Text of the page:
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Scr-EU’d up thinking: ‘Brexit means less regulation’. It doesn’t.

There are those who believe a vote for the UK to leave the European Union represents a chance to peel back onerous regulations on business and finance. Those people are in for an unpleasant surprise.

It would be a mistake to confuse the surge in anti-EU sentiment with a reduction in public anger against bankers. The vote to leave the EU was an anti-establishment vote: a vote against perceived bureaucracy, against ‘expert opinion’ and, very much, against the sector most widely believed to aggravate the growing divide between rich and poor — banking.

First off, banks operating in the UK will continue to have to spend large sums to come into compliance with EU regulations, even if some of those regulations aren’t implemented until only months before the UK is likely to make an official exit, such as the Markets in Financial Instruments Regulation — a fact that only makes it more likely that the UK will end up adopting the rule in its entirety. Banks have already spent a load of cash coming into compliance.

Second, the economic pressure in Europe and the UK is likely to strengthen the political will to make sure banks have plenty of capital. UK representatives and regulators believe that new rules, however harmful to current business models, will strengthen the sector. It’s improbable they’ll be persuaded by any argument (and who would dare make it?) that banks need special leeway to survive the coming chaos.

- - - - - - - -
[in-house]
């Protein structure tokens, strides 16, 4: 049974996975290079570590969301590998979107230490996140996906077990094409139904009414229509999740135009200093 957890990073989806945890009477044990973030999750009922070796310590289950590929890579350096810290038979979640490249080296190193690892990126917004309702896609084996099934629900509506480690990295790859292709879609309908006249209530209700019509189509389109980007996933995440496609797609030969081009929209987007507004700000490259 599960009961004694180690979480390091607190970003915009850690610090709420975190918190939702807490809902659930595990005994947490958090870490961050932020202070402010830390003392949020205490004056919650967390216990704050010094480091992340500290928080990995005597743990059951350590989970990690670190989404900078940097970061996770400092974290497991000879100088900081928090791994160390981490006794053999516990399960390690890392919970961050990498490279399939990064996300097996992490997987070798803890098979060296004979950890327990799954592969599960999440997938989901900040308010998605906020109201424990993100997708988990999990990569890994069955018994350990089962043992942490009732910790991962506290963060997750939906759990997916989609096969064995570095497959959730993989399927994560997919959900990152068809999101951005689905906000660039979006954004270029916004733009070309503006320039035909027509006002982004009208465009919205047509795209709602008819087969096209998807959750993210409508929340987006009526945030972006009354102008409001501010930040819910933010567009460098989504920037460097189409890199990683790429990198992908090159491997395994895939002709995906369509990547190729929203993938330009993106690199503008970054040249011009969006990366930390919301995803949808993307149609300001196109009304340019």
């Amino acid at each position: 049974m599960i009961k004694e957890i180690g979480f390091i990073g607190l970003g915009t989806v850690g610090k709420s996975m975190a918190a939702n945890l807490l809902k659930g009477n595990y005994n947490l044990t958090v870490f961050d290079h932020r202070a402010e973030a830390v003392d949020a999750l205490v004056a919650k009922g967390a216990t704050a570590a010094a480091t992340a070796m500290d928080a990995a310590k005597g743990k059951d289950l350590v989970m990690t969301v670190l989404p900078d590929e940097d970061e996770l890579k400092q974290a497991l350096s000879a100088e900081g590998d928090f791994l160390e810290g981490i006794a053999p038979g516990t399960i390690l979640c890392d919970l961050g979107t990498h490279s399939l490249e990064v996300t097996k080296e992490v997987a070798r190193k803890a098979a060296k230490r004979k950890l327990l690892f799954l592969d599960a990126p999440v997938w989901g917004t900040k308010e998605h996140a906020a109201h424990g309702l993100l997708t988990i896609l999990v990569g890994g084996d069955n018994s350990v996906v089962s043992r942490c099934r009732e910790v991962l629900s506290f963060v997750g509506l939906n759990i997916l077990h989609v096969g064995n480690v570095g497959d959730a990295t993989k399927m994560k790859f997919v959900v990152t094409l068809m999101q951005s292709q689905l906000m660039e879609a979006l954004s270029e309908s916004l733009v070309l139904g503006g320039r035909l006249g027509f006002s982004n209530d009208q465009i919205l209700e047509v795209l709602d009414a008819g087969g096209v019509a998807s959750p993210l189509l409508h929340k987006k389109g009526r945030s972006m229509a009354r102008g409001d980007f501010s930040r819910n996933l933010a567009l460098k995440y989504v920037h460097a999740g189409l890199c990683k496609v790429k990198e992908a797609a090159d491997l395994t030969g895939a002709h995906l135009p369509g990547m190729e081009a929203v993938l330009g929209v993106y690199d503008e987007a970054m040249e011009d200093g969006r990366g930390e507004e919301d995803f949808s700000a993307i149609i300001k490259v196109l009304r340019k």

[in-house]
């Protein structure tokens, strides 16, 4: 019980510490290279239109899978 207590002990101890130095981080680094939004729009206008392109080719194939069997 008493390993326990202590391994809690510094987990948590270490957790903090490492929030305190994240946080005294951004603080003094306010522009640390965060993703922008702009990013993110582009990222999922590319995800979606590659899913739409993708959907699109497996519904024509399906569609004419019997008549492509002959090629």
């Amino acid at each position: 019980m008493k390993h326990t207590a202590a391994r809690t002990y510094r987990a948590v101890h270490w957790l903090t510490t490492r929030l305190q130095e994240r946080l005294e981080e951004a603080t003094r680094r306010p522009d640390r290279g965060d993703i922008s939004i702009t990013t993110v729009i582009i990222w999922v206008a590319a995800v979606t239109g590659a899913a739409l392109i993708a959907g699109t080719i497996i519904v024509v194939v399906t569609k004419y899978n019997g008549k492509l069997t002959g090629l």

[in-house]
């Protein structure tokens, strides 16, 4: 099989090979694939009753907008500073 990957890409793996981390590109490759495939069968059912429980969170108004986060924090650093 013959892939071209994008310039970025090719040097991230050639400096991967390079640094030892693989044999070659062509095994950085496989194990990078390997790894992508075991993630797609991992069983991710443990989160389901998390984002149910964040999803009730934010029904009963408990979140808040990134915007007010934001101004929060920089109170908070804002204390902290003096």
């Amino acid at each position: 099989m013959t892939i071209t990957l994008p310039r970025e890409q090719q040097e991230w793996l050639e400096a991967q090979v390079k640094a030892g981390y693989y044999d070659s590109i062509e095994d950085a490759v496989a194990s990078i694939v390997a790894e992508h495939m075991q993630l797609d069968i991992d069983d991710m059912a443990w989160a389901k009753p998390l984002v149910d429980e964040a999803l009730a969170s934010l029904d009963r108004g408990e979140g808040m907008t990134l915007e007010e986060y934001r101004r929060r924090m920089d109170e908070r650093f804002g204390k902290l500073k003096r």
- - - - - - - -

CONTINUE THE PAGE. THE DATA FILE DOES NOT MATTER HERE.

It’s hardly a surprise that the popular mandate to Brexit was amassed largely in the areas of the UK that lack much financial sector presence. Think former industrial centres, years gone to waste, would be pleased to roll back on limitations to bankers’ bonuses?

A New York Times article on Tuesday might give an indication of what a significant many in England think about finance in general. One Sunderland Leaver’s response to the market reaction to Brexit: “I don’t have any money in the stock market… So what’s it to me?”

With such widespread apathy to the idea that financial services actually creates any value, bonus caps and claw-backs are here to stay. What about misconduct regulations? Remember that it was the UK’s own Financial Conduct Authority who months ago warned bankers against the practice of even taking clients out to dinner after a conference — guidance not even European authorities have made. The UK has a reputation for gold plating its financial services regulation, already.

And even if the two major political parties in the UK manage to survive the divisive effects of their lack of leadership, easing regulations won’t be on the cards. If the UK wants to retain access to the single market, it will have to impose equivalent regulations to that of Europe. In a "Norway option", the UK would not only have to essentially implement EU regulations, it wouldn’t be able to help shape them in the way it has in the past.

Things would surely only be worse if a populist party gains a meaningful presence in the Commons, given popular hatred of banks and bankers. Then again, if Leavers don’t see the backtracking their leadership has made in just the last three working days as a confession of dishonesty and lack of commitment to their followers, then maybe anything can happen.

So, whatever the state and size of a post-Brexit UK banking sector, it will be heavily regulated. Though, with the few exceptions of the UK’s own perpetually convalescent banks and branches of relocated institutions, the City may well end up just another suburb.

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